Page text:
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Winger by Andrew Smith

Winger I know right off the bat that this is probably going to be the hardest review I’ve written, because I love this book so much, and because I want to tell you exactly nothing about it.

‘Winger’… Winger, or Ryan Dean, is the main character of the book. He’s younger than his classmates at his private boarding school, super smart, a bit awkward, mature in strange ways, childlike and confused in others. He’s gotten into trouble and been assigned to a new room and building with some of the less exemplary students. At first, he’s just angry and nervous, but he starts to make friends (and enemies) here and there, as he sorts out his new situation.

That’s all I want to tell you. If you think you might be interested in this book, do yourself a favor. Don’t look up a billion reviews. Don’t read into the book and what it’s about before you actually read it. DON’T skip ahead. Just take my word for how beautifully, brilliantly written this book is and read it. If you wanted to stop reading this review right now and just get the book, that probably wouldn’t be a bad idea.

Otherwise, take my word for it, when I say, I read a lot of books. A lot. But I’ve never read anything that was written like this. Never anything so genius. The entire book is about Ryan Dean, but really, this story is a layer over something else, another story below and between Ryan Dean’s immediate, obvious issues and concerns. And when it hits you, when you see, really see, what the book has been the whole time, it’s… breathtaking. It’s gorgeous and it’ll break you. Don’t read this book in a public place. Don’t read it on the plane or at the doctor’s office. I finished this at the kitchen table, and that was a big mistake.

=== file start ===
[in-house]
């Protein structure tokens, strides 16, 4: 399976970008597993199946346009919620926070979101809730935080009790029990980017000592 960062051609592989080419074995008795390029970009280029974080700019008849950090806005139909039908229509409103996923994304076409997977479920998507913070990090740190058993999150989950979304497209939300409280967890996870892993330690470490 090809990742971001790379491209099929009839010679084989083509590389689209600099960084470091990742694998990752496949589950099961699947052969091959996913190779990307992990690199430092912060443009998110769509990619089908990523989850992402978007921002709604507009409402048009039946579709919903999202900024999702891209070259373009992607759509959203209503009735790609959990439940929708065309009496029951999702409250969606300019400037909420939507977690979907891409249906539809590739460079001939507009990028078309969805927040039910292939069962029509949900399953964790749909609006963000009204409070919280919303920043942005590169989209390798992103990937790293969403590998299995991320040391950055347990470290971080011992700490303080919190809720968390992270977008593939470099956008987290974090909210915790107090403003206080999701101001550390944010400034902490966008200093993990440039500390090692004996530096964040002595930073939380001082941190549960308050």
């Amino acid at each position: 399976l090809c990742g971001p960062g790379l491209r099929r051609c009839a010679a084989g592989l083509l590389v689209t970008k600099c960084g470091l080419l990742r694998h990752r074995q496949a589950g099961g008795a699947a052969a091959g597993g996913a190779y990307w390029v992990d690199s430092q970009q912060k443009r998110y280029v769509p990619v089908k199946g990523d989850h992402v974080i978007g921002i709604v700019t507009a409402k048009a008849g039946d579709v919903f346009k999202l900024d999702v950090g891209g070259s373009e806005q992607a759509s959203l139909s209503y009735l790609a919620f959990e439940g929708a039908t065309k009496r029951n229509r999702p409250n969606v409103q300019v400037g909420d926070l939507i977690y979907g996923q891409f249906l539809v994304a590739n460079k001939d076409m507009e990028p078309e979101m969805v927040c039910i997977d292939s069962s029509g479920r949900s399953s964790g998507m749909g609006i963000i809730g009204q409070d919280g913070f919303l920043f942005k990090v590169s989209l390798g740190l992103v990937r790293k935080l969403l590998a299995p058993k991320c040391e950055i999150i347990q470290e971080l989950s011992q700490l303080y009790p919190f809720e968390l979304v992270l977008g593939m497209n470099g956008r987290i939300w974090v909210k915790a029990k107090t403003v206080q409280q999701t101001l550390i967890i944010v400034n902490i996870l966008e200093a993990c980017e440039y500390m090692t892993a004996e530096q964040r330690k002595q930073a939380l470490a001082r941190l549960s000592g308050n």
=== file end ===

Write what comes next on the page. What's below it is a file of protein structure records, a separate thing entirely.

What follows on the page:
You can also trust me when I say that this book has amazing characters, a ton of humor, true emotion, great romance, honest conflicts that teens and, yeah, let’s be honest, a ton of adults, face. It’s real in its bluntness and its layers and the way the story is presented. There are a lot of boys in this novel. I mean, there are a lot of boy characters, but what I really mean is that there’s a lot of boy thought, boy emotion. It’s refreshing. Boys are so different. So blunt and eager to prove things with their bodies and their force, and Andrew Smith, the author, does an amazing job of capturing that teenage boy mentality here. The way Ryan Dean and his friends are somewhere between child and adult, the way they think and act‐ it’s so raw that it feels true and real.

Looking back, I can already see this review is as disjointed and strange as I’d thought it would be. I just don’t know how to explain how incredible this novel is without giving away the story. I can’t even think straight when I think about this book. It bowls me over just remembering how it made me feel.

This is a beautiful book. Just stop reading my crazy review and go out and get yourself a copy.

And when you’re done, you can go out and get the rest of Andrew Smith’s work. I can say with pretty much no doubt in my mind that he’s one of my favorite authors, and definitely my favorite teen author (and you really don’t need to be a teen to enjoy these books.) I’m particularly partial to ‘The Marbury Lens.’   -SEL

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